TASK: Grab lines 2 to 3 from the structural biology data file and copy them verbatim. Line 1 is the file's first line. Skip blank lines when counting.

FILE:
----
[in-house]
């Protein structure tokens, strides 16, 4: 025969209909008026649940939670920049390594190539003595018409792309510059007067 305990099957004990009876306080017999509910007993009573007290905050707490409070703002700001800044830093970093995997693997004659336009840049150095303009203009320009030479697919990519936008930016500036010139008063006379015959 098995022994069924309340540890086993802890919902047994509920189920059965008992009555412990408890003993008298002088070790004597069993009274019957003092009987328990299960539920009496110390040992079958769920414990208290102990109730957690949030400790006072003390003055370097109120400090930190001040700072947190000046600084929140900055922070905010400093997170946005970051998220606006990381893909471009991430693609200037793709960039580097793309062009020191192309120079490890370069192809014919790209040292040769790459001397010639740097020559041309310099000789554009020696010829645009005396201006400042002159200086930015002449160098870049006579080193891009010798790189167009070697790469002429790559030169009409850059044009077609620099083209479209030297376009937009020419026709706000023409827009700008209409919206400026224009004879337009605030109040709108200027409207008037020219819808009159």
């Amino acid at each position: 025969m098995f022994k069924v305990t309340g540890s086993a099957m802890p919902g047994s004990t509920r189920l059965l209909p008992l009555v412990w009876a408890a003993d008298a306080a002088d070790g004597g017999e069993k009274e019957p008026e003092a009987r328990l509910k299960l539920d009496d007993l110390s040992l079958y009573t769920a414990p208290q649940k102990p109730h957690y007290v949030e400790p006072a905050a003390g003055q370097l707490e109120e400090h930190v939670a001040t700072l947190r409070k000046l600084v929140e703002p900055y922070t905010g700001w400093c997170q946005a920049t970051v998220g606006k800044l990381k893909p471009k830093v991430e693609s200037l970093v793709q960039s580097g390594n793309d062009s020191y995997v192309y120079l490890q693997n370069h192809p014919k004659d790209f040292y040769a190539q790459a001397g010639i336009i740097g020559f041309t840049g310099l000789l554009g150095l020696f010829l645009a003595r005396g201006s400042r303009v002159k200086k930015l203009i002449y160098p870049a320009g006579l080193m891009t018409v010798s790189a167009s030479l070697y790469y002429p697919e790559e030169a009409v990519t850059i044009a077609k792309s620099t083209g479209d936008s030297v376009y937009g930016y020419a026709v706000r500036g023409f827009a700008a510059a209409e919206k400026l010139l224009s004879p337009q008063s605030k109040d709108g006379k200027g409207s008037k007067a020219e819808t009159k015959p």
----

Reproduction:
């Protein structure tokens, strides 16, 4: 025969209909008026649940939670920049390594190539003595018409792309510059007067 305990099957004990009876306080017999509910007993009573007290905050707490409070703002700001800044830093970093995997693997004659336009840049150095303009203009320009030479697919990519936008930016500036010139008063006379015959 098995022994069924309340540890086993802890919902047994509920189920059965008992009555412990408890003993008298002088070790004597069993009274019957003092009987328990299960539920009496110390040992079958769920414990208290102990109730957690949030400790006072003390003055370097109120400090930190001040700072947190000046600084929140900055922070905010400093997170946005970051998220606006990381893909471009991430693609200037793709960039580097793309062009020191192309120079490890370069192809014919790209040292040769790459001397010639740097020559041309310099000789554009020696010829645009005396201006400042002159200086930015002449160098870049006579080193891009010798790189167009070697790469002429790559030169009409850059044009077609620099083209479209030297376009937009020419026709706000023409827009700008209409919206400026224009004879337009605030109040709108200027409207008037020219819808009159």
């Amino acid at each position: 025969m098995f022994k069924v305990t309340g540890s086993a099957m802890p919902g047994s004990t509920r189920l059965l209909p008992l009555v412990w009876a408890a003993d008298a306080a002088d070790g004597g017999e069993k009274e019957p008026e003092a009987r328990l509910k299960l539920d009496d007993l110390s040992l079958y009573t769920a414990p208290q649940k102990p109730h957690y007290v949030e400790p006072a905050a003390g003055q370097l707490e109120e400090h930190v939670a001040t700072l947190r409070k000046l600084v929140e703002p900055y922070t905010g700001w400093c997170q946005a920049t970051v998220g606006k800044l990381k893909p471009k830093v991430e693609s200037l970093v793709q960039s580097g390594n793309d062009s020191y995997v192309y120079l490890q693997n370069h192809p014919k004659d790209f040292y040769a190539q790459a001397g010639i336009i740097g020559f041309t840049g310099l000789l554009g150095l020696f010829l645009a003595r005396g201006s400042r303009v002159k200086k930015l203009i002449y160098p870049a320009g006579l080193m891009t018409v010798s790189a167009s030479l070697y790469y002429p697919e790559e030169a009409v990519t850059i044009a077609k792309s620099t083209g479209d936008s030297v376009y937009g930016y020419a026709v706000r500036g023409f827009a700008a510059a209409e919206k400026l010139l224009s004879p337009q008063s605030k109040d709108g006379k200027g409207s008037k007067a020219e819808t009159k015959p």